from the publisher
The Women Issue
It’s official, we live in interesting times — especially for women. Anyone concerned about Roe v. Wade?
I used the Supreme Court hearings as an entry point in speaking with Alice Walker, the Pulitzer Prize winner for The Color Purple, a literary lioness if ever there was one. Alice had an abortion in college and it nearly drove her to suicide. You’ll appreciate our chat and the arc of her courageous life. A national treasure.
This month I also spoke with Tae Yun Kim, who, like Alice, is 74 and grew up with parallel challenges. While Alice grew up the child of sharecroppers in rural Georgia, Tae Yun Kim grew up in rural Korea, where it was believed that to be born a girl was a curse. Her parents abandoned her during the Korean War as bombs were dropping. As an 8-year-old she wanted to become the first girl to break the 5,000-year tradition that disallowed females from practicing martial arts. She did. And then went on to become the first female Great Grandmaster. Both interviewees remind us of courage’s deep rewards.
Rebecca Traister is another badass whose 5,000-plus-word essay “You Thought Trump Voters Were Mad: American Women Are Furious — Changing Culture and Politics Forever” is a worthy and informative read — one we were simply compelled to include. Thank you.
On a more artsy note, we’re proud of two pictorials, the first being Women of Visionary Art. Thanks to David Jay Brown and Rebecca Ann Hill for their work compiling these stunning female psychedelic pioneers. Our second featurette derives from Embody: Intimate Photographic Encounters With Women, which showcases the work of Danish photographer Lone Morch, whose portraiture acts as a somatic therapy helping women overcome their own body shame.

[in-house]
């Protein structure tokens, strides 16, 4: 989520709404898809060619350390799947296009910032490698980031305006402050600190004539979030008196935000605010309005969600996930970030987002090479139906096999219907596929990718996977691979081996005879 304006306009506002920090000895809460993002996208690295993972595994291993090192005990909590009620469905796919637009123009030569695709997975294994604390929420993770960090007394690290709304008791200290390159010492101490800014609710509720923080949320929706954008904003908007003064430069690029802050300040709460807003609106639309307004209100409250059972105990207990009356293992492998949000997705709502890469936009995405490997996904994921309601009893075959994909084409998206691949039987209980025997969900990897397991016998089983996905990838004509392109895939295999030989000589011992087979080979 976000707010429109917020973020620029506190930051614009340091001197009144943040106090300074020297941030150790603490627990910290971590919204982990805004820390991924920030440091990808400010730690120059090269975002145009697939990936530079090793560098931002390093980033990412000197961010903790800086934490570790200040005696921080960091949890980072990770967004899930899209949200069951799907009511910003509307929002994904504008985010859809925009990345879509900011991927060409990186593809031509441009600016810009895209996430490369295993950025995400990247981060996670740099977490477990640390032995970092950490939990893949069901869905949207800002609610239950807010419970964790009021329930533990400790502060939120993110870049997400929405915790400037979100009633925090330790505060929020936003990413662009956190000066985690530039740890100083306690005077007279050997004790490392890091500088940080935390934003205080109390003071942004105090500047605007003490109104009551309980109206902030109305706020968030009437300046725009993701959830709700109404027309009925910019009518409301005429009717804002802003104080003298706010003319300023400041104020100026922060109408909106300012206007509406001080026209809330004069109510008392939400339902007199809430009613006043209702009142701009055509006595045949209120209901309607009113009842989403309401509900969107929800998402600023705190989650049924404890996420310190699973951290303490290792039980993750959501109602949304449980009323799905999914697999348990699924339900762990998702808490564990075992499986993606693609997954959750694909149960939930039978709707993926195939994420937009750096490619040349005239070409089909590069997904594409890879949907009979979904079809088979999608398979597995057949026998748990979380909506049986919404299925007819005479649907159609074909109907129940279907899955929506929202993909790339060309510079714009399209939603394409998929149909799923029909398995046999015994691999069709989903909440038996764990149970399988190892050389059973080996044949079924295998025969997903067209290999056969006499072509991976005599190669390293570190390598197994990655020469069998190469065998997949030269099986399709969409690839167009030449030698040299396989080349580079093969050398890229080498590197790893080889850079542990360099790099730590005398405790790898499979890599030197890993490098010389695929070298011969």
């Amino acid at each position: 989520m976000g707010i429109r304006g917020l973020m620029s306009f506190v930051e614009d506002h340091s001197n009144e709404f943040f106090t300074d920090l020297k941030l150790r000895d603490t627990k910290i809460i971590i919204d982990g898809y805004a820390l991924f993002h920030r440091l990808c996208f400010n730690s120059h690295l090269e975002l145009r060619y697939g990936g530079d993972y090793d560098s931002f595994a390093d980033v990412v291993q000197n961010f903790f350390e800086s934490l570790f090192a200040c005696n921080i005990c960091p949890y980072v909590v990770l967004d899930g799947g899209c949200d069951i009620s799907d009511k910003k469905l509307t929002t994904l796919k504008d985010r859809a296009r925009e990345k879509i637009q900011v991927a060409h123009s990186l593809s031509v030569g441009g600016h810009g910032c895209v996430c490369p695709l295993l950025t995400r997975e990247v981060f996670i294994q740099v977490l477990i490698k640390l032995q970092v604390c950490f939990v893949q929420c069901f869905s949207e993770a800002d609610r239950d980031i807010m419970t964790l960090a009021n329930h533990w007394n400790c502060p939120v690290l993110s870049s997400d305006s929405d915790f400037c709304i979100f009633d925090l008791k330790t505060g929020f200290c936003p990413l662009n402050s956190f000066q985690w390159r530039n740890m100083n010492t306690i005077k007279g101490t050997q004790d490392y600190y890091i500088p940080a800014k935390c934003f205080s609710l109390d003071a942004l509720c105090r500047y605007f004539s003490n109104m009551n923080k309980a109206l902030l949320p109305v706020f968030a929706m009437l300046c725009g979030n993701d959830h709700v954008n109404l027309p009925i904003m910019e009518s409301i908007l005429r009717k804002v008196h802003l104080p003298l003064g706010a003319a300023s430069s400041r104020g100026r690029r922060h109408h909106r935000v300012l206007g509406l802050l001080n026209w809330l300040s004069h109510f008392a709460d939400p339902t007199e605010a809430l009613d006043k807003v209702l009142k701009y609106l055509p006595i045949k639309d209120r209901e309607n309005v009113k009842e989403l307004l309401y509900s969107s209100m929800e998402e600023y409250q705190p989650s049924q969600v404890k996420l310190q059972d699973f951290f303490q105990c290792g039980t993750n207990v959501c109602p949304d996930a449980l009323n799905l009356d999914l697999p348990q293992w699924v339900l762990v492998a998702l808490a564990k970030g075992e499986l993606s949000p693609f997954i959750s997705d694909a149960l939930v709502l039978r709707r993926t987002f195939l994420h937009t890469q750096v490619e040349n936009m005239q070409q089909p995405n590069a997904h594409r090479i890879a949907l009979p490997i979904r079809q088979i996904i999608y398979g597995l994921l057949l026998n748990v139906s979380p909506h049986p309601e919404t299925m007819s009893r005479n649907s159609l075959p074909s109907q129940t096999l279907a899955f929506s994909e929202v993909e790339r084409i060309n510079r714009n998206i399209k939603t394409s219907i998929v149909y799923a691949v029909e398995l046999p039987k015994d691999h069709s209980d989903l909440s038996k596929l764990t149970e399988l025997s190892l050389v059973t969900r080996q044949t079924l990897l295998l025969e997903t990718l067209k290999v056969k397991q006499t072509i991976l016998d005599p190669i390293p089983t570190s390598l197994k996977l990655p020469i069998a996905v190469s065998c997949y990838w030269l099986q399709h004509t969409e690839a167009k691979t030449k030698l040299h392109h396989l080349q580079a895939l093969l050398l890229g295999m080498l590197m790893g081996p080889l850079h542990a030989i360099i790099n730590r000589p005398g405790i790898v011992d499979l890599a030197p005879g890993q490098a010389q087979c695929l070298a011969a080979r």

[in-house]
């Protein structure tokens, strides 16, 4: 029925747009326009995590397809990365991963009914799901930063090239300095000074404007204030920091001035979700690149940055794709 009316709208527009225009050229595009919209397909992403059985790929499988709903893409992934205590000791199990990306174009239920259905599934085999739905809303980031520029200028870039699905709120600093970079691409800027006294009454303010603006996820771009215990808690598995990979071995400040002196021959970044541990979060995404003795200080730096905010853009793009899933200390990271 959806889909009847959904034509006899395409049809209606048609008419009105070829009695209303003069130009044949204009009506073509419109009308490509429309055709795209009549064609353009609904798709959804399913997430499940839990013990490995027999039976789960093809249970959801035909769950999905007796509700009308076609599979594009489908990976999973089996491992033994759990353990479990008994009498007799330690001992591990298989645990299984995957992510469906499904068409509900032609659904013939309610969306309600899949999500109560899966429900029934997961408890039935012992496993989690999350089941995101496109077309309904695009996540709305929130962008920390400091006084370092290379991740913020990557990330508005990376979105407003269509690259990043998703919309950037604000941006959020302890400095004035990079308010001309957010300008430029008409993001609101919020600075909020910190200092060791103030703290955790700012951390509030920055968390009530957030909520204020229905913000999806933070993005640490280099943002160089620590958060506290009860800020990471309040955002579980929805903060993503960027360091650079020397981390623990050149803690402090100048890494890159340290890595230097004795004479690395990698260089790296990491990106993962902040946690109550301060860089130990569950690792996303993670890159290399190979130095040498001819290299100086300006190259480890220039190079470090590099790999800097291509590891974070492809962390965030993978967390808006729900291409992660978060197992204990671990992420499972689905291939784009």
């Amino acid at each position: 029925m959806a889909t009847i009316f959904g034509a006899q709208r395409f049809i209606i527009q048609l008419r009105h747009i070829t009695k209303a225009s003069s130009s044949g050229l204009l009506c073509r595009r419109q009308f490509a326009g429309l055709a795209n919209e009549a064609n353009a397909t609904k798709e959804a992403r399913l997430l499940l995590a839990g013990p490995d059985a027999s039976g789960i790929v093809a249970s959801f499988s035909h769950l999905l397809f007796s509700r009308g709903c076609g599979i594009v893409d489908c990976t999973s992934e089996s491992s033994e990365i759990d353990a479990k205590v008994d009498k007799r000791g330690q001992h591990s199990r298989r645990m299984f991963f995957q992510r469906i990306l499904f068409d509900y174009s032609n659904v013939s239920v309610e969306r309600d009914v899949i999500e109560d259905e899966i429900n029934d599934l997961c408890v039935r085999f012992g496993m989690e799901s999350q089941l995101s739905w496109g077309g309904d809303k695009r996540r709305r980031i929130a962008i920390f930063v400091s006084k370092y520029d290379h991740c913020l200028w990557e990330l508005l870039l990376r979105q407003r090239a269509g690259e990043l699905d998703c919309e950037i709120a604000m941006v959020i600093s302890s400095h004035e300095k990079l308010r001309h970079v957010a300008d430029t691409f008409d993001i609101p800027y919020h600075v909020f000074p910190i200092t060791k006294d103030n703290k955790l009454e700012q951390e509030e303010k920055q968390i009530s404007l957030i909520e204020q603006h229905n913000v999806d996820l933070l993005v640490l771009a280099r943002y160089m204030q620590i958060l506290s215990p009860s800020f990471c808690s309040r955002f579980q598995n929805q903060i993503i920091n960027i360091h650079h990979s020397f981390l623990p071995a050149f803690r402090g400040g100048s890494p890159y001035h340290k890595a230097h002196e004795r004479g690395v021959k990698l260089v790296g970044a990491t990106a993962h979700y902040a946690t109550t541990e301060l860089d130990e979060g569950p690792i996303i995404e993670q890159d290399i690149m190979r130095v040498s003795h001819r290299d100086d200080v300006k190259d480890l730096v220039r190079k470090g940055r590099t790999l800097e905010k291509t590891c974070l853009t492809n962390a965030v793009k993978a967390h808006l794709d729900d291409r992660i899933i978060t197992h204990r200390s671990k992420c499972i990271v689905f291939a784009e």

I believe most everyone will relate to Liz Bliss Esalen’s “Too Much or Too Little? A Woman’s Call to Freedom From the Harrowing Tightrope of Others’ Judgment,” for who has not been stalled to a stop by others’ perceptions?
Danielle Dulsky’s “The Holy Wild: Heathen Priestess Circles for the Untamed Woman” reminds us of the virtues — sometimes esoteric — of sorority. Special thanks to Hallie Iglehart Austen for her essay “Heart of the Goddess: Balancing Sacred” and to Dr. Mike Dow, who reminds us of the importance of brain calm, especially when one is confronted with cancer. And who doesn’t know someone coping with that challenge?
We look forward to seeing you at the many local events coming up — Bioneers, Science and Nonduality, the SF Vegetarian Society’s 50th anniversary festival, the Sustainable Enterprise Marin Conference, not to mention Halloween, Election Day, and Thanksgiving.
Your appreciation for Common Ground is best shown by patronizing its advertisers — the best. Our next issue, December-January, is themed “Healthy, Wealthy, and Wise.” Any ideas?
In the spirit of Thanksgiving,
Publisher/Editor in Chief